Toy Story

There are some modern animated films that have great soundtracks including Shrek, Monsters Inc and Cars but the Toy Story trilogy stands head and shoulders above them all. Randy Newman's comforting and jolly You've Got a Friend In Me works wonderfully in accompanying the relationship between Andy and Woody but where he really excels is in the songs that strike a melancholic tone. Strange Things shows Woody struggling with the arrival of Buzz Lightyear and I Will Go Sailing No More plays as Buzz realises he isn't a real spaceman.

"I have had power. I was respected. But not anymore
 And I've lost the love to the one whom I adored" 
 -Strange Things
The final film saw Newman pick up an Academy Award for We Belong Together and The Gypsy Kings spanish version of You've Got A Friend In Me also featuredHowever, it is Toy Story 2 that steals the show when it comes to music. Newman penned When She Loved Me, sung by Sarah McLachlan. Disney Pixar had the bravery in a children's film to play the whole song. The sad tune combined with the story of Jessie's relationship with her former owner makes for a poignant and emotional scene.

Breakfast at Tiffany's

This was a choice by @JulietaLucca who believes that Moon River by Audrey Hepburn is the most iconic song in movie history. Henry Mancini wrote the song specifically for Hepburn but in a post production meeting, a studio executive suggested the first thing they needed to do was get rid of the song. Hepburn protested, 'Over my dead body' and thus the song remained.  Gladly she stood firm and Moon River went on to win a Grammy and Best Original Song at the Academy Awards.

The Lion King

Tim Rice is one of the best living lyricists and this was highlighted in several Disney movies of the 1990s. The Lion King, Beauty and the Beast and Aladdin are rich with some of the wittiest and catchiest tunes. Alan Menken wrote the melody for the cheesy A Whole New World which was originally titled "The World At Your Feet" but Rice came on board and changed it. He worked alongside Elton John with the music for The Lion King in which Can You Feel The Love Tonight won an Academy Award for Best Original Song, although the film's producers initially intended the song be a duet sung by Timon and Pumba. The quality of the music in The Lion King is further emphasised with the global success of the stage show. Additionally, a Broadway production of Aladdin  is currently in production and is expected to open at the New Amsterdam Theatre in 2013.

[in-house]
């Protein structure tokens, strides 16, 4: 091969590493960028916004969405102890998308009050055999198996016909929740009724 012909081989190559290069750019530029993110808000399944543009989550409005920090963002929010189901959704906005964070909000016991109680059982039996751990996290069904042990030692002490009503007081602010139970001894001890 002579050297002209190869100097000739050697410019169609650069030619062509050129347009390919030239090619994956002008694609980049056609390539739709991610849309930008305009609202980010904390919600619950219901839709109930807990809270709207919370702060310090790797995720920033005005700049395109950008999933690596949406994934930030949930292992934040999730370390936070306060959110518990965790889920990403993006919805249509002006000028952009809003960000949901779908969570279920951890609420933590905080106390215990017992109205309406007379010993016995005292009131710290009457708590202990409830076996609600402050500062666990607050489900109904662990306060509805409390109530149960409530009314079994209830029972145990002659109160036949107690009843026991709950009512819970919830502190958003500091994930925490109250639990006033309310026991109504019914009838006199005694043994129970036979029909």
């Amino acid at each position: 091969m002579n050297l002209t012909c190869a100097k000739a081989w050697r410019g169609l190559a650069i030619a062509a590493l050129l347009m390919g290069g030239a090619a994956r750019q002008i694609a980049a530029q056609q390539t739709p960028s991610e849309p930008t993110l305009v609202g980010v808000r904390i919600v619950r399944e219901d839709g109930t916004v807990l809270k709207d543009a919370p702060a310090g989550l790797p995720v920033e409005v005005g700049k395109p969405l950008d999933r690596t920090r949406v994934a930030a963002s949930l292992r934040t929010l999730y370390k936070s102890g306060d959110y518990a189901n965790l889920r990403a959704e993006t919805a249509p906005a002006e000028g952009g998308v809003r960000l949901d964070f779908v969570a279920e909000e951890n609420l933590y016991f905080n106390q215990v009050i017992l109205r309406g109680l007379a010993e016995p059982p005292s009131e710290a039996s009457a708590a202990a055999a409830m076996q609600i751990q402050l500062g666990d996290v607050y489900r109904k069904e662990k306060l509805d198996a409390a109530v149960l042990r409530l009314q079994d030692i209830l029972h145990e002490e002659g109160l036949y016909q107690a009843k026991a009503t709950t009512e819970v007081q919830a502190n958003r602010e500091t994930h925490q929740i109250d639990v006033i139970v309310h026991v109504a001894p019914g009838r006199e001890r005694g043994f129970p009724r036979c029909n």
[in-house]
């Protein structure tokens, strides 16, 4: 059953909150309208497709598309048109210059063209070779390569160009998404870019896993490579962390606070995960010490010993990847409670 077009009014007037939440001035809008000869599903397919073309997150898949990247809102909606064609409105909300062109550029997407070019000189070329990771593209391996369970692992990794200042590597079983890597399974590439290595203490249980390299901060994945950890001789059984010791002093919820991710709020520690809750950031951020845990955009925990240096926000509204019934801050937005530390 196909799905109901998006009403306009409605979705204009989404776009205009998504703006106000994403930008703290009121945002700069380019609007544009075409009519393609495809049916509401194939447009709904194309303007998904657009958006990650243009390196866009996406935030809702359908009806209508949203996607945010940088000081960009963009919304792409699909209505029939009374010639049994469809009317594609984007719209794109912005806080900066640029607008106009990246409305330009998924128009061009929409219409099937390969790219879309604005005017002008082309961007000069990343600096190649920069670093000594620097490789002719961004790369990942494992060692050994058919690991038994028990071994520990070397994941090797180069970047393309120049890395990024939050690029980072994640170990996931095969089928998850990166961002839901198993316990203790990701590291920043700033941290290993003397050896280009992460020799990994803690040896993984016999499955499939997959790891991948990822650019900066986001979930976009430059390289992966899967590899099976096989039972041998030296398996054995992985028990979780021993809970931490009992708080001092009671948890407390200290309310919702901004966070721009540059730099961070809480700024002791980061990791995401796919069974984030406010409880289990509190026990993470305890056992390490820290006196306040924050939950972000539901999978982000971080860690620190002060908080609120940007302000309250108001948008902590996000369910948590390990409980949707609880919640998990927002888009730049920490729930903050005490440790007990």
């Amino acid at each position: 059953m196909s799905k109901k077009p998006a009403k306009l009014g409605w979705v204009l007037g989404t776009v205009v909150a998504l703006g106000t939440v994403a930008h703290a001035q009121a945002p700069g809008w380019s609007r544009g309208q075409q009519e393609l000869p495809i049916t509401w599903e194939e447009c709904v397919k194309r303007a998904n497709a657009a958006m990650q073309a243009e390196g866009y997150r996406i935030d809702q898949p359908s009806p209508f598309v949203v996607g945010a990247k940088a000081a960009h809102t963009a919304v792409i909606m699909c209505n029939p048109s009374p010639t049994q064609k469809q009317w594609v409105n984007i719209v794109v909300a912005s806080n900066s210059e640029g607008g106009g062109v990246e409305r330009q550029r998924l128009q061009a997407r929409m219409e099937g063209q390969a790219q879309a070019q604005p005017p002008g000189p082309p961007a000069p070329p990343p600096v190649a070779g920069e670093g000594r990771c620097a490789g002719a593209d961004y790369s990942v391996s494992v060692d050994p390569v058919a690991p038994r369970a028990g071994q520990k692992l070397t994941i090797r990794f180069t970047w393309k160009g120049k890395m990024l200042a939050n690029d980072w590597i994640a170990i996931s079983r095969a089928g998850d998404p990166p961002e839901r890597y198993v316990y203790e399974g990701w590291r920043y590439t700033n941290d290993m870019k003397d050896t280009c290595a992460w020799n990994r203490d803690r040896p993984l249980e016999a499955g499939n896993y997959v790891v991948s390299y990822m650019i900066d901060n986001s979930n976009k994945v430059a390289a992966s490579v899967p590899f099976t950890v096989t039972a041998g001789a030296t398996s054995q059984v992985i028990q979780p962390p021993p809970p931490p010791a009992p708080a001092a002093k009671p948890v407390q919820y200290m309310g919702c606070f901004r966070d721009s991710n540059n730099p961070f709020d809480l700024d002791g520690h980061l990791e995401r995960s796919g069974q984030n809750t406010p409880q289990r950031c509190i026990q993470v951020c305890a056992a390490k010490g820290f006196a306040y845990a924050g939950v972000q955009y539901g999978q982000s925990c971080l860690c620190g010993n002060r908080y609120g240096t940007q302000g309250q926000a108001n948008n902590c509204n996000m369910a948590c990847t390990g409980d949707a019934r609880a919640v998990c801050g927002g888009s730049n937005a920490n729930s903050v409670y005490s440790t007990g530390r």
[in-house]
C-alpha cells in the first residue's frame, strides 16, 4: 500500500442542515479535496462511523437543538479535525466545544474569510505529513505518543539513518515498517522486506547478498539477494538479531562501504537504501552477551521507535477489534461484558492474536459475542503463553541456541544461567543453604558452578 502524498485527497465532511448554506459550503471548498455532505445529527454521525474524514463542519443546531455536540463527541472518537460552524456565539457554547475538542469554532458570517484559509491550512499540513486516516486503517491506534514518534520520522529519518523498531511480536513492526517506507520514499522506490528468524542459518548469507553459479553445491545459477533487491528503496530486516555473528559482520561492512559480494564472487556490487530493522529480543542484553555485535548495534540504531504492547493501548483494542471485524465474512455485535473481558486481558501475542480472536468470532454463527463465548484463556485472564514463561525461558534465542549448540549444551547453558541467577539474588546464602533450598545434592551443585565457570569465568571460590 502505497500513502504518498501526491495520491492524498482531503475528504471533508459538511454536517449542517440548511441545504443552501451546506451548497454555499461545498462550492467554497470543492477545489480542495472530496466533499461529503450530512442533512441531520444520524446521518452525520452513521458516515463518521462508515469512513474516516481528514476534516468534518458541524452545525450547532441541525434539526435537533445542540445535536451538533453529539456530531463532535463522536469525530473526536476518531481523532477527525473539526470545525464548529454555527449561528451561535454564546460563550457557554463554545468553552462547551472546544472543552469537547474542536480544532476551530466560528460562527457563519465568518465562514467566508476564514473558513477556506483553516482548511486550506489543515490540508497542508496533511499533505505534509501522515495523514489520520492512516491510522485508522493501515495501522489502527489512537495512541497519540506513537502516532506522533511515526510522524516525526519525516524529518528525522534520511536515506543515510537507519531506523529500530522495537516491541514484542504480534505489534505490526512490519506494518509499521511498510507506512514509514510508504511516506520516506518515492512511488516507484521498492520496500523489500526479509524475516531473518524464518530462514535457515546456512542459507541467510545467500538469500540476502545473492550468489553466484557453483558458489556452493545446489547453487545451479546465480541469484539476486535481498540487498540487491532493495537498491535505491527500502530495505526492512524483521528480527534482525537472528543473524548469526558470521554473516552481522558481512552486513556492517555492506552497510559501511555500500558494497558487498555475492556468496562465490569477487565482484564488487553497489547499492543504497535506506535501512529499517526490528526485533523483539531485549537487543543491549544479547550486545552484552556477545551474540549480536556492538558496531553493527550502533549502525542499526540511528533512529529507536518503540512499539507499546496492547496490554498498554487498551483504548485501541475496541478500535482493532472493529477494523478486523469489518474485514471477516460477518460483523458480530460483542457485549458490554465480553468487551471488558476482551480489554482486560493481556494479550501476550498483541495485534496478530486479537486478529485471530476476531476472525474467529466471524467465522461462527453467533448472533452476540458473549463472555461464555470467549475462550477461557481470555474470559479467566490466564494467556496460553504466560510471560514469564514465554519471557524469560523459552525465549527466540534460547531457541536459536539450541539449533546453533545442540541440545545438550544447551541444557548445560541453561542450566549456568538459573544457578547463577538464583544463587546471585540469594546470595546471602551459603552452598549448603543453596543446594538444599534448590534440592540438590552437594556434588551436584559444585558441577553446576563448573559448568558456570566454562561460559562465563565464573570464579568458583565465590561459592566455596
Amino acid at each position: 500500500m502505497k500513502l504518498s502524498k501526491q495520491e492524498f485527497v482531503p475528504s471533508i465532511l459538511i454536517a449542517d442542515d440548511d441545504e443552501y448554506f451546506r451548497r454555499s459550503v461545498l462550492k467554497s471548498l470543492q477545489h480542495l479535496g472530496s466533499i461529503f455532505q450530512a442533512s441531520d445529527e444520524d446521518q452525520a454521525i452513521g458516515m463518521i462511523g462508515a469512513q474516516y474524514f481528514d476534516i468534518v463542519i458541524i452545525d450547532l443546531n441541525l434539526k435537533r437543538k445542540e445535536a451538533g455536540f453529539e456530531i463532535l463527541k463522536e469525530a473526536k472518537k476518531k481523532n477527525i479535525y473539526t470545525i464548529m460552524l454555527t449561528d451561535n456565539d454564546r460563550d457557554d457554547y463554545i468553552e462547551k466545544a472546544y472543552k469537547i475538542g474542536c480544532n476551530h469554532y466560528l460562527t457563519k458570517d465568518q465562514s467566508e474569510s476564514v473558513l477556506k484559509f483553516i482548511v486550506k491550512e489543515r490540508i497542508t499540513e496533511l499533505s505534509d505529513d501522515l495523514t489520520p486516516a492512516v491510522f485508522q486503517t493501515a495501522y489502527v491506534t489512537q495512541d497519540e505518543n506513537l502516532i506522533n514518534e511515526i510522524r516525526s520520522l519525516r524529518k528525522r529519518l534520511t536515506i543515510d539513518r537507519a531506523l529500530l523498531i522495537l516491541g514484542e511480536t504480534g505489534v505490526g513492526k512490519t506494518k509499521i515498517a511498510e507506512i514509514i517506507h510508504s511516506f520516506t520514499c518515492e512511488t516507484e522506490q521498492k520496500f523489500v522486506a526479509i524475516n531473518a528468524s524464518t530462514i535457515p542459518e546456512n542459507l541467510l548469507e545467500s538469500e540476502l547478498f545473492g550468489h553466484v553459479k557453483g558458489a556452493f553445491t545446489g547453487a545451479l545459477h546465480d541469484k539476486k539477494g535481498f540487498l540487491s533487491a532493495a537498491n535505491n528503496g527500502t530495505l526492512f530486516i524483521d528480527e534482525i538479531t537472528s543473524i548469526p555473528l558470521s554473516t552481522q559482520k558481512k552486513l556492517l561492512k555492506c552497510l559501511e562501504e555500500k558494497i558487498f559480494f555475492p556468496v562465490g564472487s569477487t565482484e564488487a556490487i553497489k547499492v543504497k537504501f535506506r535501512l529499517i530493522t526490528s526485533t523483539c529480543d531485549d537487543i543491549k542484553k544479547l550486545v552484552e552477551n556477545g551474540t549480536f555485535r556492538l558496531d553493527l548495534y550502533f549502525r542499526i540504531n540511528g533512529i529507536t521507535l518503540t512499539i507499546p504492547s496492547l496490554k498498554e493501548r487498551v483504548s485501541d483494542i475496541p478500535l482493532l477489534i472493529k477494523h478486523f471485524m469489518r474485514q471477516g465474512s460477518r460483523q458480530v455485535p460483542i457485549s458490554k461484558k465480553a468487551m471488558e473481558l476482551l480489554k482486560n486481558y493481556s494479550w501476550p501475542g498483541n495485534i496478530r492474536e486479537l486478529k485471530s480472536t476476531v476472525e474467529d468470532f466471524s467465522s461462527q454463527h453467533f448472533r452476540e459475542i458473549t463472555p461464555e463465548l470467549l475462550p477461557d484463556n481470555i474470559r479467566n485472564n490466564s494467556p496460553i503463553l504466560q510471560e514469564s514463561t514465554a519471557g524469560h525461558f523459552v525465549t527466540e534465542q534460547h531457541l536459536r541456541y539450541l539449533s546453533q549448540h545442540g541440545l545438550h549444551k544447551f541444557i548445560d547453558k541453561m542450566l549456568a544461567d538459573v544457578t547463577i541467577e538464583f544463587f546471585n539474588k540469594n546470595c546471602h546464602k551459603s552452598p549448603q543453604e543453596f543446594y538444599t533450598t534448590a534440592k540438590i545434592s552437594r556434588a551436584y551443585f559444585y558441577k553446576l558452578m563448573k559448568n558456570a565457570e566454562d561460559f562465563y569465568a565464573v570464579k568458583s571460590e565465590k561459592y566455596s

500 Days of Summer

500 Days of Summer was a surprise hit when it was released with its original and charming take on the romantic comedy. I'd argue it has one of the best soundtracks of the last decade with The Smiths, Regina Spektor, Simon and Garfunkel and The Temper Trap. Nonetheless, it is the upbeat Hall and Oates hit, You Make My Dreams, that sticks in the mind as Joseph Gordon Levitt stars in a grand musical number on the street.

I realise there are many other films with amazing soundtracks but these are just a few that have made their mark. Leave a comment below to let me know your favourite.

My next blog post will look at some of the best movie scores ranging from The Big Country and The Magnificent Seven to The Rock and Disney's Up, so make sure you visit soon and follow me on Twitter @sam_batty.